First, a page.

Proceedings of the Standing Senate Committee on
National Finance

Issue No. 19 - Evidence - November 22, 2016


OTTAWA, Tuesday, November 22, 2016

The Standing Senate Committee on National Finance, to which was referred Bill C-2, An Act to amend the Income Tax Act, met this day in public at 9:40 a.m. to give consideration to the bill; and in camera for the consideration of a draft agenda (future business) regarding its study on the federal government's multi-billion dollar infrastructure program.

Senator Larry W. Smith (Chair) in the chair.

[English]

The Chair: Good morning to our viewing public. I see we have a good group of people here today.

Colleagues and members of the viewing public, my name is Larry Smith, I am a senator from Quebec. We are meeting today to study Bill C-2, An Act to amend the Income Tax Act. As you know, we have heard from several witnesses over the course of several meetings. We are now at the stage where we will soon begin going through the bill clause by clause.

Before we begin, I would like to advise you that I have an amendment to propose. I asked Senator Cools previously if she would take the chair for the particular clause so that we can be fair and thorough. Senator Cools suggested that I would remain as chair.

Before we do this, I would like to remind senators of a number of points. I know that all members are very eager to ensure that, in this committee, we do the best work we possibly can do so that, when the Senate takes up this bill again at third reading, it has before it the best possible product.

[Translation]

If, at any point, a senator is not clear on where we are in the process, please ask for clarification.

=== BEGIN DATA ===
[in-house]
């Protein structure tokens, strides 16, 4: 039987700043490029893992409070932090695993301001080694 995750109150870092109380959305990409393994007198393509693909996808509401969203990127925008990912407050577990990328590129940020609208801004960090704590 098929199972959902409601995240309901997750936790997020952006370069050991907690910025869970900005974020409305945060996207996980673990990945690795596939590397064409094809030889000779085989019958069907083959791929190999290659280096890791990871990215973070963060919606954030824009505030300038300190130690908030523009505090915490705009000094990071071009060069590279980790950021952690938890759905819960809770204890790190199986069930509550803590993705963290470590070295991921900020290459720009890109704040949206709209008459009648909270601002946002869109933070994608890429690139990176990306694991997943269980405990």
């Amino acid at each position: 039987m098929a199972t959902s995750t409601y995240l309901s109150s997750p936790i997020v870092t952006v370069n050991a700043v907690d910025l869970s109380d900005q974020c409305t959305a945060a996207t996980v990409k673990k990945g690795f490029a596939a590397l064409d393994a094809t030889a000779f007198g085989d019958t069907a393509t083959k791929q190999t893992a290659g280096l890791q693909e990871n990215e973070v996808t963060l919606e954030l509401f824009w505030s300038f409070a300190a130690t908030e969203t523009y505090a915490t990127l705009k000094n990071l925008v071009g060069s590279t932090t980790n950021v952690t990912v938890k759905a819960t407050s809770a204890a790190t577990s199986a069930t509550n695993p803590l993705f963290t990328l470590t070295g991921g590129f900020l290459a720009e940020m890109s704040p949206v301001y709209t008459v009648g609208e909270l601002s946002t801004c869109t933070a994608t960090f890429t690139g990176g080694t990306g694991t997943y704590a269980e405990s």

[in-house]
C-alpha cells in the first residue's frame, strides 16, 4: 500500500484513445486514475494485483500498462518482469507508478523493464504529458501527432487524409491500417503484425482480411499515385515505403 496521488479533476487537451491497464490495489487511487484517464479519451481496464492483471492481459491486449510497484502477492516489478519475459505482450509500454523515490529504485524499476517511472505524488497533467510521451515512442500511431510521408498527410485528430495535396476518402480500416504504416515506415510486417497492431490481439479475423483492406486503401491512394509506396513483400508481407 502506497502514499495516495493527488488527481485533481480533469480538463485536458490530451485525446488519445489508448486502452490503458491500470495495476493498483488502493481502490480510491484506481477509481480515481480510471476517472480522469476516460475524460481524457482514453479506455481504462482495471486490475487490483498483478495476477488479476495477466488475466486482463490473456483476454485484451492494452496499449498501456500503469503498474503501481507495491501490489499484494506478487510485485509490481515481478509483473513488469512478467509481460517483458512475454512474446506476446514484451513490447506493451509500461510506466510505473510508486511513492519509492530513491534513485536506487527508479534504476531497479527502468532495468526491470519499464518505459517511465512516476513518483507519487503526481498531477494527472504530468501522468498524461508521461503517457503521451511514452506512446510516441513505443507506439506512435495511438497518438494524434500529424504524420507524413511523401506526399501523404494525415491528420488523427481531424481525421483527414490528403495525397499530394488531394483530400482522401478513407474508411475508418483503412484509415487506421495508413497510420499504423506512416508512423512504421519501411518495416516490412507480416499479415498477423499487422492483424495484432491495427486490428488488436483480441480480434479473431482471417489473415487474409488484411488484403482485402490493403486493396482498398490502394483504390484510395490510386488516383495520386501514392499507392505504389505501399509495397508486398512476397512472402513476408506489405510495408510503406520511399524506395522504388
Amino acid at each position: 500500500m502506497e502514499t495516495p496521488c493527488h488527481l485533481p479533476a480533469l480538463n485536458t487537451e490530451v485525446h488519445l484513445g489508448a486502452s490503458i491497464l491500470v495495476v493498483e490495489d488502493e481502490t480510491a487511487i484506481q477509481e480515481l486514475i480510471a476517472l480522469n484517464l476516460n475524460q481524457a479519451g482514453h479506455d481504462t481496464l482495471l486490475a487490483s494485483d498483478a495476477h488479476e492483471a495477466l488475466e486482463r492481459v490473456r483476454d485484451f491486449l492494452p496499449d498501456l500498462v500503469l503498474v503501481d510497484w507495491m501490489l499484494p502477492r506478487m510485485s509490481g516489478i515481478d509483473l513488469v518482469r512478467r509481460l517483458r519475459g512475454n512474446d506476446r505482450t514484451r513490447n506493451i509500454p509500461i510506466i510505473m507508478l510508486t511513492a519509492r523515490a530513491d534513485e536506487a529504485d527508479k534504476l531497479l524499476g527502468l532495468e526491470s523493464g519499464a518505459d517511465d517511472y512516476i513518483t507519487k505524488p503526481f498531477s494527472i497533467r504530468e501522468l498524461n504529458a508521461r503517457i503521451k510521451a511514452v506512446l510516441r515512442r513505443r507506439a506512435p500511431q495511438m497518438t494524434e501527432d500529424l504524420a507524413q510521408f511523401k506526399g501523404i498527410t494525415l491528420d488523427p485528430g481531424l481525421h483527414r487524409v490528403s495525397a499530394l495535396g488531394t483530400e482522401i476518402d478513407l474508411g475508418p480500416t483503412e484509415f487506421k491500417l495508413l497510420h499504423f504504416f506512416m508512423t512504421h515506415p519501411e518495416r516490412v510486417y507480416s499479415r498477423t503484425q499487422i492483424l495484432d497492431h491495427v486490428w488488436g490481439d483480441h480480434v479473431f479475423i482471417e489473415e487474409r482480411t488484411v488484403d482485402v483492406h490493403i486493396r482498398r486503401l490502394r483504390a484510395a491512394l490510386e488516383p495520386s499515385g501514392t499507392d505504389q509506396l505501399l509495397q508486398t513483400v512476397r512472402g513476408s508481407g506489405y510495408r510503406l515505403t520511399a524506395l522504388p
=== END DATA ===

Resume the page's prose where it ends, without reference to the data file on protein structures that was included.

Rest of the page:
[English]

We must do our utmost to ensure that we, at all times, have the same understanding of where we are in the process.

In terms of the mechanics of the process, I wish to remind senators that, when more than one amendment is going to be moved in a clause, the amendments should be proposed in the order of the lines of the clause, meaning that the amendments should be proposed following the order of the text to be amended.

Therefore, before we take up an amendment in a clause, I will be verifying whether any senators had intended to move an amendment earlier in that clause. If senators do intend to move an earlier amendment, they will be given the chance to do so.

One small point: If a senator is opposed to an entire clause, I would remind us that, in committee, the proper process is not to move a motion to delete the entire clause but rather to vote against the clause standing as part of the bill. Therefore, an amendment is out of order if it simply attempts to delete a clause since, in that case, all that needs to be done is to vote against the adoption of the clause in question.

I would also remind senators that some amendments that are moved may have consequential effects on other parts of the bill. It is very important that the committee remain consistent in its decisions and that they be consistently applied throughout the bill. In this spirit, it would be useful to this process if a senator moving an amendment identified to the committee other clauses in this bill where this amendment could have an effect. Otherwise, it could be very difficult for members of the committee to remain consistent in their decision making.

Staff will endeavour to keep track of these places where subsequent amendments need to be moved and will draw our attention to them. Because no notice is required to move amendments, there can, of course, have been no preliminary analysis of amendments to establish which ones may be consequent to others and which may be contradictory.

If members ever have questions about process or the propriety of anything going on, they can raise a point of order. The chair will listen to the argument, decide when there has been sufficient discussion on the matter of order and make a ruling. The committee is, of course, the ultimate master of its business within the bounds set on it by the Senate, and a ruling can be appealed to the full committee by asking whether the ruling shall be sustained.

As chair, I will do my utmost to ensure that all senators wishing to speak have the opportunity to do so. For this, however, I will depend on your cooperation and ask all of you to think of other senators and to keep your remarks to the point and as brief as possible.

Finally, I wish to remind all honourable senators that, if there is ever uncertainty as to the results of a voice vote or a show of hands, the cleanest route is to request a roll-call vote, which provides clear results. Senators are aware that any tied vote negates the motion in question.